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Mining Companies Say They Have a Better Way to Get Underground Lithium, but Skepticism Remains

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GREEN RIVER, Utah—When Kelly Dunham heard that water was gushing out from a test well earlier this month for a proposed lithium mine in the middle of this rural city of 900 residents, she went to see it for herself. 

Water was surging from the drilling rig and flooding the test site as berms trapped it and directed the water toward lagoons once used by an abandoned missile launch complex nearby. Trucks sucked up the water with pumps and hauled it away to disposal wells as fast as they could. 

The drill had hit pockets of carbon dioxide gas and more water than expected, according to state regulators and Anson Resources, the company behind the direct lithium extraction (DLE) project in which brine is pumped from deep aquifers to the surface, where lithium and other minerals are extracted from the water before it is sent back underground. 

This process for acquiring lithium without as many environmental impacts as hard rock mining is gaining momentum, but uncertainty looms over how it will be done at scale in the U.S.

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An incident like the blowout that occurred on March 8 is what locals like Dunham, a lifelong Green River resident, and environmentalists had been fearing. Green River gets its name from the waterway that runs through town, which is the biggest tributary of the Colorado River. 

The company behind the project has said it would have no impact on local water supplies and the brine water from which they were seeking to extract lithium—the soft, silvery metal that is critical to the batteries for electric vehicles and solar and wind farm energy storage projects—would be returned to underground aquifers and not contaminate surface supplies. But here in early March, before any final permits for the project had been issued, was water rushing out of a drill site only a short distance from a wash that feeds into the river.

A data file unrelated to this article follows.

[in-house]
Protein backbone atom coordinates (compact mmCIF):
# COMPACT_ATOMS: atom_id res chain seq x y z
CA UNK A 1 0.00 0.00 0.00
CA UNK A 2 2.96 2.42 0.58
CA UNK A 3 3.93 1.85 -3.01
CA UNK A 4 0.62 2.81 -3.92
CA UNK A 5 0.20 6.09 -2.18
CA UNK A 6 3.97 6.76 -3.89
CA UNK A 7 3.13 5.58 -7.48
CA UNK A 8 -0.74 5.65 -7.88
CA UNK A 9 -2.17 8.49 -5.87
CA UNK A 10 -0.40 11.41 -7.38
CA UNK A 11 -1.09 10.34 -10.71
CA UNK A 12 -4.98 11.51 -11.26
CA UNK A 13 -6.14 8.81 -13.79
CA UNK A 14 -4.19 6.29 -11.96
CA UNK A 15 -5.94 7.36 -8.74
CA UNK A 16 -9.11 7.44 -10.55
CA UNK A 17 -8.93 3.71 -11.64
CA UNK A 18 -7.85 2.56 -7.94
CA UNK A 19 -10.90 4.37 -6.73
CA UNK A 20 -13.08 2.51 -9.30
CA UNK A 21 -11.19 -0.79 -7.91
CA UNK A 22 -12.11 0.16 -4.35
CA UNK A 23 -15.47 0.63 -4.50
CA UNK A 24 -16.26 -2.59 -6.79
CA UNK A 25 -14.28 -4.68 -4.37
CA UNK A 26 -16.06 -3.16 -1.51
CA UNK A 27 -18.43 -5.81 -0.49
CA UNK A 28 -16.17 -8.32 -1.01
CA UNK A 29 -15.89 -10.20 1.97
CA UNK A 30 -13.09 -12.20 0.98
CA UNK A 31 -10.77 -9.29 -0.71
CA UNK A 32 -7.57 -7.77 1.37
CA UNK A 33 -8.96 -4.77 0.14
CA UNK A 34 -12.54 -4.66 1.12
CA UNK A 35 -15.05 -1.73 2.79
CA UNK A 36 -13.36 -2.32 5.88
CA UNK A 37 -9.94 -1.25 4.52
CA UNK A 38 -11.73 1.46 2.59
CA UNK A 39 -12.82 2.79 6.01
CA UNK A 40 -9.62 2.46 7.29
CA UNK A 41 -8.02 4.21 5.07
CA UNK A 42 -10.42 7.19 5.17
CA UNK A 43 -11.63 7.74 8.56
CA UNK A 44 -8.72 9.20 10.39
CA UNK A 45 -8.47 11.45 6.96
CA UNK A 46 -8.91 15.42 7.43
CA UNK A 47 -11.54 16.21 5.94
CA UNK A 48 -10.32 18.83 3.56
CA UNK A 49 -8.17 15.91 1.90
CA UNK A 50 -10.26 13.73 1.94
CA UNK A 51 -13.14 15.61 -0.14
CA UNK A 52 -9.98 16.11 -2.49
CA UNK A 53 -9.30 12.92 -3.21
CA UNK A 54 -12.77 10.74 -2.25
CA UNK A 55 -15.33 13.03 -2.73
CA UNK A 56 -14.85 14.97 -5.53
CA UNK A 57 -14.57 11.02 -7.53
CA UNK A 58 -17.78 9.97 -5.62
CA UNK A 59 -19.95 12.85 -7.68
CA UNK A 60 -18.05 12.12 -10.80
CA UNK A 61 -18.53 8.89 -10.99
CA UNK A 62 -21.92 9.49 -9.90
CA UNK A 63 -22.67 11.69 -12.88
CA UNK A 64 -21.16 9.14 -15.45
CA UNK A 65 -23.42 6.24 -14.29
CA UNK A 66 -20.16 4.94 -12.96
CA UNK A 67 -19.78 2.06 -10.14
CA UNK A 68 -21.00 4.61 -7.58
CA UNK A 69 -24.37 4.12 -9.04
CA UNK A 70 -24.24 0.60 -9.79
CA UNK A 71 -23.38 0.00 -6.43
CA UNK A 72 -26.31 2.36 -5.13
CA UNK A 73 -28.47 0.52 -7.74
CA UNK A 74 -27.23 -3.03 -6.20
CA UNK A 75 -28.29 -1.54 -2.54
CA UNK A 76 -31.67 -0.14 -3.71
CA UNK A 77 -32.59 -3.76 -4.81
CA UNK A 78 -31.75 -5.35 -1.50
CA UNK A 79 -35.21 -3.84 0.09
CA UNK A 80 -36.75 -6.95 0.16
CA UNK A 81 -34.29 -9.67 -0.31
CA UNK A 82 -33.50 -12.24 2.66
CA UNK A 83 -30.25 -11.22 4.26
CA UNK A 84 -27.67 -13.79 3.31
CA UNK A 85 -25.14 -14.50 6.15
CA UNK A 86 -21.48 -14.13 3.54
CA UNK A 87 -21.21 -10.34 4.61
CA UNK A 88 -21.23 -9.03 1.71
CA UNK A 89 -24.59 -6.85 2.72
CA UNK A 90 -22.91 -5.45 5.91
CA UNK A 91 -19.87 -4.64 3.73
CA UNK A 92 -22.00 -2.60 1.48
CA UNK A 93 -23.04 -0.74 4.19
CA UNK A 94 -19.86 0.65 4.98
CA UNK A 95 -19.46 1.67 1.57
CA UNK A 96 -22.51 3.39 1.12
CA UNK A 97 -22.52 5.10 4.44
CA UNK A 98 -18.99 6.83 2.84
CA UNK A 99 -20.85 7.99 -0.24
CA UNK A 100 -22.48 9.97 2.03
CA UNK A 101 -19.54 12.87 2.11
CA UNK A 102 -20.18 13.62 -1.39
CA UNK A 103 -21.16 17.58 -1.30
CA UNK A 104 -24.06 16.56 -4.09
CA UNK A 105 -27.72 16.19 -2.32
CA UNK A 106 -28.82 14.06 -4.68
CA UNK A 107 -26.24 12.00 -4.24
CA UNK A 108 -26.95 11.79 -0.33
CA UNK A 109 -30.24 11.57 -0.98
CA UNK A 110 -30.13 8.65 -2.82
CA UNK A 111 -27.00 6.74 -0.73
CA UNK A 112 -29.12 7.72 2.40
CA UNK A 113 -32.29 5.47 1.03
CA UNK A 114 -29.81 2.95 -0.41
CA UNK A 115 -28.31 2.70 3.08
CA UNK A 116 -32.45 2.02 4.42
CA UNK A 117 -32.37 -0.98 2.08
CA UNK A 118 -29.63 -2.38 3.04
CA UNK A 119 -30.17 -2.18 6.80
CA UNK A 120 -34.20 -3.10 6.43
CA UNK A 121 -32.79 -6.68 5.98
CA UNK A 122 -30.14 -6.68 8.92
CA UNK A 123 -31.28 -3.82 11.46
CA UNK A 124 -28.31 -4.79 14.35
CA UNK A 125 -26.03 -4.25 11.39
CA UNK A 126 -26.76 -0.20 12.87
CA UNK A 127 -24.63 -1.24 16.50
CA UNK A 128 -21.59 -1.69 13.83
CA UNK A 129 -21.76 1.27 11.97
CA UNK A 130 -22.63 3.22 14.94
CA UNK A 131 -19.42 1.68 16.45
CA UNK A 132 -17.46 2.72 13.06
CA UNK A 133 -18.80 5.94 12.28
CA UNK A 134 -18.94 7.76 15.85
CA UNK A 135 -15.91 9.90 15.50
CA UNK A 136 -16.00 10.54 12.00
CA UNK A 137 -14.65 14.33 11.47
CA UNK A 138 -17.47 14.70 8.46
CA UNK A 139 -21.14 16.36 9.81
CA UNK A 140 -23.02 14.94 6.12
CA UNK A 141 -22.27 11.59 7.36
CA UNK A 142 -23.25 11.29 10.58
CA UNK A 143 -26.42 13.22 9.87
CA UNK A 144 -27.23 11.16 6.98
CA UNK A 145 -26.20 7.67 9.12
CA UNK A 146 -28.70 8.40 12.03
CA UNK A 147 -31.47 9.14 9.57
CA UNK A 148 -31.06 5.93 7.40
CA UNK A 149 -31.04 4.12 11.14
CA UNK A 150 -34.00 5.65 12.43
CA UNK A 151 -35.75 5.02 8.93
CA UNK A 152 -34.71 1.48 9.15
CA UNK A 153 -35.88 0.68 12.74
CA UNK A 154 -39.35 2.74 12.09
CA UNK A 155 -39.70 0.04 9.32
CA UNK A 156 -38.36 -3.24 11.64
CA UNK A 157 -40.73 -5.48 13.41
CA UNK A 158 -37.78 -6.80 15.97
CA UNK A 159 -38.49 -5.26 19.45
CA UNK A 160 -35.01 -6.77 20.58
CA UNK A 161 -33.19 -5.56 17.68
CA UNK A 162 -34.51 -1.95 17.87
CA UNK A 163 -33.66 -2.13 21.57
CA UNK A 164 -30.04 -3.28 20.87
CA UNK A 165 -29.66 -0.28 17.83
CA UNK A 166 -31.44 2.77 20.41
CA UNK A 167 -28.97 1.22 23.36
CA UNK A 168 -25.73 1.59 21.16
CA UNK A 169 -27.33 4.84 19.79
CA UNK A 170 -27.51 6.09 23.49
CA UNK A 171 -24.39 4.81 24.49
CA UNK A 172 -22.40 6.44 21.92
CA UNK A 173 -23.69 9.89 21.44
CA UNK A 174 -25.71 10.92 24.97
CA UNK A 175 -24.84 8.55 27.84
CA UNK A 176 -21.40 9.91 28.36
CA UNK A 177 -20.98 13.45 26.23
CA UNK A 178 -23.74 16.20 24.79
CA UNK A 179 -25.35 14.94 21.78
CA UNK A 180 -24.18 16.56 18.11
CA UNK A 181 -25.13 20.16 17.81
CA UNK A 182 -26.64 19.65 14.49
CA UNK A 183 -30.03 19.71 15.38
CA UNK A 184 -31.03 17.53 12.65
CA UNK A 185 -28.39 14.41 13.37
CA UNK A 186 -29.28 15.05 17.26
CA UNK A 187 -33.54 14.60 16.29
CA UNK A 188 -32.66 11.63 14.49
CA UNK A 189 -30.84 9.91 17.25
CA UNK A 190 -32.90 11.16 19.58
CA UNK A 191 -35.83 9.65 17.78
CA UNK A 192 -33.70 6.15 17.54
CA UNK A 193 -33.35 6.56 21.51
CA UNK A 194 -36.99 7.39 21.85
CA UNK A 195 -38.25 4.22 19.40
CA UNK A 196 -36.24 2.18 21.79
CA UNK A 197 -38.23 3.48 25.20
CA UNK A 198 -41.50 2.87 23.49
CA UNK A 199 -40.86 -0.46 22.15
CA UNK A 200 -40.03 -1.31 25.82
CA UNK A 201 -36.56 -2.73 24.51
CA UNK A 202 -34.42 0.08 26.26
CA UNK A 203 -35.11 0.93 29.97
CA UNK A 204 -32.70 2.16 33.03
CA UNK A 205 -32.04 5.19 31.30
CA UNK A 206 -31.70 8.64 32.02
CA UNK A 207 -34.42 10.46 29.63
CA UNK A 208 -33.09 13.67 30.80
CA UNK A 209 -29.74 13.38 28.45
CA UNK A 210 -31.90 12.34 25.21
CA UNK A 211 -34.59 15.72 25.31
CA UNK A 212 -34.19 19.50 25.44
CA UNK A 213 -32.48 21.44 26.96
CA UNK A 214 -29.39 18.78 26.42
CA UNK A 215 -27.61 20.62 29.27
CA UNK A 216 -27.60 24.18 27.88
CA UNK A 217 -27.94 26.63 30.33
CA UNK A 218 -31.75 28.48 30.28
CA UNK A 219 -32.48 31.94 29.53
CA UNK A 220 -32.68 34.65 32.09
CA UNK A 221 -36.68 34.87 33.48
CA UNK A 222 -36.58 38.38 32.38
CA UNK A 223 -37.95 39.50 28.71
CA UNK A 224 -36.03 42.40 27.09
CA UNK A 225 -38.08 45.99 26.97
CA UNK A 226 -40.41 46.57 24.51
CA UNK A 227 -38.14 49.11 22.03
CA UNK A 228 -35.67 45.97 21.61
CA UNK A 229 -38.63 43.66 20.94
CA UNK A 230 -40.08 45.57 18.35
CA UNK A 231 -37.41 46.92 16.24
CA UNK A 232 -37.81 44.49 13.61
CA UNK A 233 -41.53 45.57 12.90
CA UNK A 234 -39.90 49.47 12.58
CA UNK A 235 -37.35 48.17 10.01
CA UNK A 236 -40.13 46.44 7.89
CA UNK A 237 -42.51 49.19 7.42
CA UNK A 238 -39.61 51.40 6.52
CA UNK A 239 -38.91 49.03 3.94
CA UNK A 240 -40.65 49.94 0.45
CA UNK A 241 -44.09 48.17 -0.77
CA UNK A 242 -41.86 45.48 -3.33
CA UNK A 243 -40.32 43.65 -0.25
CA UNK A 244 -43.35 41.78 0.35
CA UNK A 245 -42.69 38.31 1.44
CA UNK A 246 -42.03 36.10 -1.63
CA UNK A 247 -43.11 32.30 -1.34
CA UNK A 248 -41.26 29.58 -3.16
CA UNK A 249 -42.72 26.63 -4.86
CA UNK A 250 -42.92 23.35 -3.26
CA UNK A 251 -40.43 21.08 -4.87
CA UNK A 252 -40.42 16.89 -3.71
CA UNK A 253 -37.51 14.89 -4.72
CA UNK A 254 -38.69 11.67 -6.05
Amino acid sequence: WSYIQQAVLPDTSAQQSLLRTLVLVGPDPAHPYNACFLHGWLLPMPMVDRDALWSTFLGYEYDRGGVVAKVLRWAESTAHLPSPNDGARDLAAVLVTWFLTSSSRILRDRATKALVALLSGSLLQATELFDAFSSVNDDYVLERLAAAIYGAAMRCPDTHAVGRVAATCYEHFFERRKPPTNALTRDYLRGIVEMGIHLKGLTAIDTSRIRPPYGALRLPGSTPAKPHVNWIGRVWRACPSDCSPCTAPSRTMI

State agencies and Anson Resources said the water itself was not saline enough to have any potential impacts on humans and had not reached local washes or the river. But residents like Dunham worry about what happens when they begin to drill deeper. 

The blowout had occurred at 1,500 feet underground; if permitted, the company plans to drill down up to 10,000 feet, and the water it pumps up will go from having 1,800 parts per million of chloride assay to over 300,000 ppm, levels highly toxic for human consumption—fresh water has just 1,000 ppm. If that water were to reach the Green River, it could put Utah in violation of the Colorado River Basin Salinity Control Act, which regulates the levels of salts allowed in the river that supplies water for over 40 million people and irrigates millions of acres of farmland in the U.S. and Mexico.

The March 2024 blowout may not have caused any lasting harm, locals and environmentalists said, but what about the next one?

A well blowout from a mining test drill caused water to flood to the surface of the company’s property on March 8 in Green River, Utah. Credit: Kelly Dunham

It’s just one of the many questions concerned residents here have. Are the brine aquifers connected to the Green River? How will extracting the brine impact more shallow groundwater and surface water? What chemicals are used in the mining process? Could the process affect local ecosystems? 

“I don’t think the community really knows what’s going on,” Dunham said. “Everybody really does just want jobs. Unfortunately, most people are just surviving. And when you’re in survival mode, you really aren’t as concerned about the environment.”

By drilling wells to pump up brine rather than digging huge holes into the ground to extract rock, the industry cites direct lithium extraction as a way to acquire the element critical to the energy transition without the environmental impacts of mining. 

“Our process is efficient, we use less water than other manufacturing and lithium mining operations, we produce less carbon dioxide than hard rock mining,” said Bruce Richardson, executive chairman and chief executive officer of Anson Resources, in a statement. 

The process they use to remove minerals from brine would also produce less carbon dioxide than evaporation ponds, which draw lithium from brine by letting the water evaporate, he stated. “We are utilizing existing structures and land usage areas smartly to reduce our footprint, and we are using a closed loop process so there is no risk of accidental spills,” he said. “Because the lithium we are extracting will go into electric vehicles, and the whole point of them is to have a lower impact on the environment, we’re operating from that same point of view.”

“Unfortunately, most people are just surviving. And when you’re in survival mode, you really aren’t as concerned about the environment.”